Chapt 26 - CHAPTER 26 - Early Earth and the Origin of Life...

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Introduction Life is a continuum extending from the earliest organisms through various phylogenetic branches to the great variety of forms alive today. The diversification of life on Earth began over 3.8 billion ago. Geologic events that alter environments have changed the course of biological evolution. For example, the formation and subsequent breakup of the supercontinent Pangea had a tremendous impact on the diversity of life. Conversely, life has changed the planet it inhabits. The evolution of photosynthetic organisms that release oxygen into the air had a dramatic impact on Earth’s atmosphere. Much more recently, the emergence of Homo sapiens has changed the land, water, and air on a scale and at a rate unprecedented for a single species. Historical study of any sort is an inexact discipline that depends on the preservation, reliability, and interpretation of past records. The fossil record of past life is generally less and less complete the farther into the past we delve. Fortunately, each organism alive today carries traces of its evolutionary history in its molecules, metabolism, and anatomy. Still, the evolutionary episodes of greatest antiquity are generally the most obscure. A. Introduction to the History of Life One can view the chronology of the major episodes that shaped life as a phylogenetic tree. Alternatively, we can view these episodes with a clock analogy. 1. Life on Earth originated between 3.5 and 4.0 billion years ago For the first three-quarters of evolutionary history, Earth’s only organisms were microscopic and mostly unicellular. The Earth formed about 4.5 billion years ago, but rock bodies left over from the origin of the solar system bombarded the surface for the first few hundred million years, making it unlikely that life could survive. No clear fossils have been found in the oldest surviving Earth rocks, from 3.8 billion years ago. The oldest fossils that have been uncovered were embedded in rocks from western Australia from 3.5 billion years ago. The presence of these fossils, resembling bacteria, would imply that life originated much earlier. This may have been as early as 3.9 billion years ago, when Earth began to cool to a temperature at which liquid water could exist. 2. Prokaryotes dominated evolutionary history from 3.5 to 2.0 billion years ago Prokaryotes dominated evolutionary history from about 3.5 to 2.0 billion years ago. The fossil records supports the hypothesis that the earliest organisms were prokaryotes. Relatively early, prokaryotes diverged into two main evolutionary branches, the bacteria and the archaea. Representatives from both groups thrive in various environments today.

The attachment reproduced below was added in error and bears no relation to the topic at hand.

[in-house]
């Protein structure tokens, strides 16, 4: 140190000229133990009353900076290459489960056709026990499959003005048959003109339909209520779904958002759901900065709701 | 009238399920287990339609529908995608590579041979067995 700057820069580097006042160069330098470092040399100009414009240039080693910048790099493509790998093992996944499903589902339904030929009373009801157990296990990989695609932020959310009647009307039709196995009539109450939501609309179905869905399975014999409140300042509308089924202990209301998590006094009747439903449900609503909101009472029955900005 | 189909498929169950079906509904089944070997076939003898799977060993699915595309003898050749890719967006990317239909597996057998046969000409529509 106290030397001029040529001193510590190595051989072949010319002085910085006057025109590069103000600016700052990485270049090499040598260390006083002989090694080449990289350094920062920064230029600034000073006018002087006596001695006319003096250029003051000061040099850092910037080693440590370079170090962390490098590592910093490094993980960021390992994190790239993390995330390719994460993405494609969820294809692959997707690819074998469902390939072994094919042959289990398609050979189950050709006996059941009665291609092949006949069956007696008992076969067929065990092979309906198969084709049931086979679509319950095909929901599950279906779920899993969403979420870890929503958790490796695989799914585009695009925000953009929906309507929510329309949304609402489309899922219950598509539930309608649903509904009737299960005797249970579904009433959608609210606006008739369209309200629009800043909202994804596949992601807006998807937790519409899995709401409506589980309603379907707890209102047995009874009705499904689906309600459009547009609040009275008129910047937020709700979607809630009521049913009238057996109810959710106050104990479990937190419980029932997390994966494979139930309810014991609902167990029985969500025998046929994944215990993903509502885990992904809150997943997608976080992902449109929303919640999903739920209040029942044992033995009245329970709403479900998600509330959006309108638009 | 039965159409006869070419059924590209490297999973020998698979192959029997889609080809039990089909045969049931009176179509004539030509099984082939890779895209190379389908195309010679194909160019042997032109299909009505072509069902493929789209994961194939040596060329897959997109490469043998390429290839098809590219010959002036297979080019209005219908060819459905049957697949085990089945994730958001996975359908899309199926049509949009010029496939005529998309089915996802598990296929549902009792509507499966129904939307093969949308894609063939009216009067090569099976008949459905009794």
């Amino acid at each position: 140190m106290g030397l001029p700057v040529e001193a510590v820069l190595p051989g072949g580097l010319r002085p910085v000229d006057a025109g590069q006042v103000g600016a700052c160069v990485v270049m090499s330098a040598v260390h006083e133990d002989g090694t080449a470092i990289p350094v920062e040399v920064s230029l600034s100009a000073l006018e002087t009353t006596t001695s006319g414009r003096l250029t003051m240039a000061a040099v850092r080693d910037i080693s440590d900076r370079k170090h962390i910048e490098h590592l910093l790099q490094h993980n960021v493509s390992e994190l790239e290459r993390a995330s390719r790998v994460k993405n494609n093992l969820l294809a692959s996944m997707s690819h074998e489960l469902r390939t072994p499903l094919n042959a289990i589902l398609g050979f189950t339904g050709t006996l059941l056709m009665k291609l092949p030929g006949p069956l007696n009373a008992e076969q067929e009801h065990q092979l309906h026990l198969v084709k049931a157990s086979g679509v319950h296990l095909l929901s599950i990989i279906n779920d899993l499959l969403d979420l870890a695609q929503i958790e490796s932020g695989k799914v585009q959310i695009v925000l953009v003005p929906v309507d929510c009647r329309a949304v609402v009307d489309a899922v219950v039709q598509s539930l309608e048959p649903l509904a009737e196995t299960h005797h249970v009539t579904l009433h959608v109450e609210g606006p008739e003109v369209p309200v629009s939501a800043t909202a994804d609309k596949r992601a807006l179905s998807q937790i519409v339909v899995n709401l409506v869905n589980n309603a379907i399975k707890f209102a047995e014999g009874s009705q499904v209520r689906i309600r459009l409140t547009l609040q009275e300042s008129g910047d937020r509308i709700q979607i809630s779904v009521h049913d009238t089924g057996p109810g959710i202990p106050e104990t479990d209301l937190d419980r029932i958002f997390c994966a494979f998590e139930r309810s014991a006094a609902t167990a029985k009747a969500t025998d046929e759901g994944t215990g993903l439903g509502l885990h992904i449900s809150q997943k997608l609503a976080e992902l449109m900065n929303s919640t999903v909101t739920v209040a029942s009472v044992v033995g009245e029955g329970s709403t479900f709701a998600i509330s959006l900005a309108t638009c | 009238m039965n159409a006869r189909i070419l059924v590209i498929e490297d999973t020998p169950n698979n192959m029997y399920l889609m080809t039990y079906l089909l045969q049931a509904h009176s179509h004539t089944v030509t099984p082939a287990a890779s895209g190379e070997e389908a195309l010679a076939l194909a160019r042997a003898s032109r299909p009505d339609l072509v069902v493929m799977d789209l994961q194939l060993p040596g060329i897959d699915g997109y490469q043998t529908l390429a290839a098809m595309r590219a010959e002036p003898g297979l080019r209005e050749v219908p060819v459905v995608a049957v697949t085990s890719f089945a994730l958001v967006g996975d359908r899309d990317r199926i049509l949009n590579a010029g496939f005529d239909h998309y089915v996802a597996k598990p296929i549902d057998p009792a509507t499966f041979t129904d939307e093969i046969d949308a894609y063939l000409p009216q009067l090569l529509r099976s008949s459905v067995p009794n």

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Chapt 26 - CHAPTER 26 - Early Earth and the Origin of Life...

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